"It's always good to have your best players out there and obviously, Landon's one of the best that we've got," Beckham said. "He's been ill for two or three days and has not even trained, so it was impossible for him to start. It gave us more space to create chances."

The Galaxy players understood, from personal experience, that a two-goal lead wasn't insurmountable. They discussed at halftime how to better attack as a unit.

"We know that if we could get one goal, we could put pressure on them," Beckham said.

With Donovan on the field, defenders couldn't merely deny service to one top player. Beckham saw more of the ball, and his dangerous crosses started flying into the box with regularity.

Yet when the goal finally came, it was Beckham himself who had the finishing touch. A cross from Donovan was deflected and Beckham volleyed the ricocheting ball out of the air toward the net. A sprawling Jay Heaps deflected the ball, which blooped into the net.

"I didn't hit it as clean as I'd like to," Beckham said with a shrug.

Donovan considered the effort deceptively difficult.

"You can see how good [Beckham] is -- it was awkward, the way the ball came down," Donovan said. "He got it on goal and he got rewarded."

With a draw at least within reach, the Galaxy renewed their efforts. Beckham took his time sending a pinpoint cross to Buddle, one of the team's best finishers this season. It seemed as if the equalizer was near as Buddle unleashed a powerful shot.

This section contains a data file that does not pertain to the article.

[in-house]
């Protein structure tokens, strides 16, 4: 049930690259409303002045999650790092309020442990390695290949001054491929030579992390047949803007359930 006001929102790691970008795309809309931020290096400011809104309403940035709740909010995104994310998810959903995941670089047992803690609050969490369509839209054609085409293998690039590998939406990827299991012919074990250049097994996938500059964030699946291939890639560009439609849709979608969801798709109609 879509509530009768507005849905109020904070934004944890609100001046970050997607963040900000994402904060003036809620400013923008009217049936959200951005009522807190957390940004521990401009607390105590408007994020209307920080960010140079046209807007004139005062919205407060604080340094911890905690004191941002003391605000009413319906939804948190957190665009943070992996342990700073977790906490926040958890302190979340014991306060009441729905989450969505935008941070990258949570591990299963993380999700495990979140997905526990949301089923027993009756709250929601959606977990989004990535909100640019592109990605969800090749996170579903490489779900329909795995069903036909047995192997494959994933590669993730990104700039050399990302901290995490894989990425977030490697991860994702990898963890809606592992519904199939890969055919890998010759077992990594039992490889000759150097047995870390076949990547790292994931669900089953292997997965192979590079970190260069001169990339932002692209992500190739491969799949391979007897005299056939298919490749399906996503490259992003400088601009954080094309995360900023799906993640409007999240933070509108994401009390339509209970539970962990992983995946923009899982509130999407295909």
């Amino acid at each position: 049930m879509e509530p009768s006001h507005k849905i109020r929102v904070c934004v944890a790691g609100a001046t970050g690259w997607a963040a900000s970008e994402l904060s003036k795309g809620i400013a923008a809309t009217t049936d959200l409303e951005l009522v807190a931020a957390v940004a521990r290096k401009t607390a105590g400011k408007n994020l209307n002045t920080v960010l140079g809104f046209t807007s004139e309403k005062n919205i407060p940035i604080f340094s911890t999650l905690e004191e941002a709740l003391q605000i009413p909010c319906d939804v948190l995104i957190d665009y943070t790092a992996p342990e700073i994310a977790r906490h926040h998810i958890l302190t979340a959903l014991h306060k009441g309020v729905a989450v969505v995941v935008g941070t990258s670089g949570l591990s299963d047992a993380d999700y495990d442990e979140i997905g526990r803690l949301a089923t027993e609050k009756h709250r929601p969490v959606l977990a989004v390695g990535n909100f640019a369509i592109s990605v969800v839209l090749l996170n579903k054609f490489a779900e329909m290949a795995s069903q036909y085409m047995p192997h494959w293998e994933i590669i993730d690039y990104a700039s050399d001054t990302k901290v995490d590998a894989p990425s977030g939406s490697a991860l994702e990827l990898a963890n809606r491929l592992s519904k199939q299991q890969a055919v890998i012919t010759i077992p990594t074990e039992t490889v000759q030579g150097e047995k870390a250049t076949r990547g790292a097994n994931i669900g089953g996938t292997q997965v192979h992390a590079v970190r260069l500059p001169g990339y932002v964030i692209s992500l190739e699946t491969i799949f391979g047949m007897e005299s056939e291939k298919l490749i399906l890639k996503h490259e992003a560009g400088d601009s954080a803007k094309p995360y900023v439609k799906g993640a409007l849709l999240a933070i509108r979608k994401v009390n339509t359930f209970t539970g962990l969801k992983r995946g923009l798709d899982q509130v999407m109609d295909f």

"It felt good on my foot," Buddle said. "I thought it was going to go in."

Instead, the ball banged off the crossbar. The sellout crowd watched the Galaxy rally fall short.

Leaving the home fans disappointed stung Donovan, though he accepted that he and his teammates bore the blame.

"A lot of times we play here, we've gotten behind and we've had to chase, and that's hard in this league," Donovan said.

Often, Beckham has spoken of his desire to turn the Galaxy's home ground into a fortress -- one where opposing teams dread to play. A vibrant home crowd is part of such a dream, but it takes great play to whip fans into a frenzy of enthusiasm and support. A golden opportunity to enhance that bond between team and spectators was wasted, much like the Galaxy's attackers wasted Beckham's crosses.

"It's always disappointing to lose a game," Beckham said. "There was a great crowd tonight, always enthusiastic and willing us to win."

Despite their loss, the Galaxy remain the top team in the woeful Western Conference, but by only one or two points over a sizable chasing pack of contenders.

Aware of these factors, Beckham took little solace in the fact that he managed to score a goal.

"It still means nothing, because we've lost the game and that's the biggest thing," he said.

Andrea Canales covers MLS and women's college soccer for ESPNsoccernet. She also writes for soccer365.com and contributes to a blog, Sideline Views. She can be contacted at soccercanales@yahoo.com.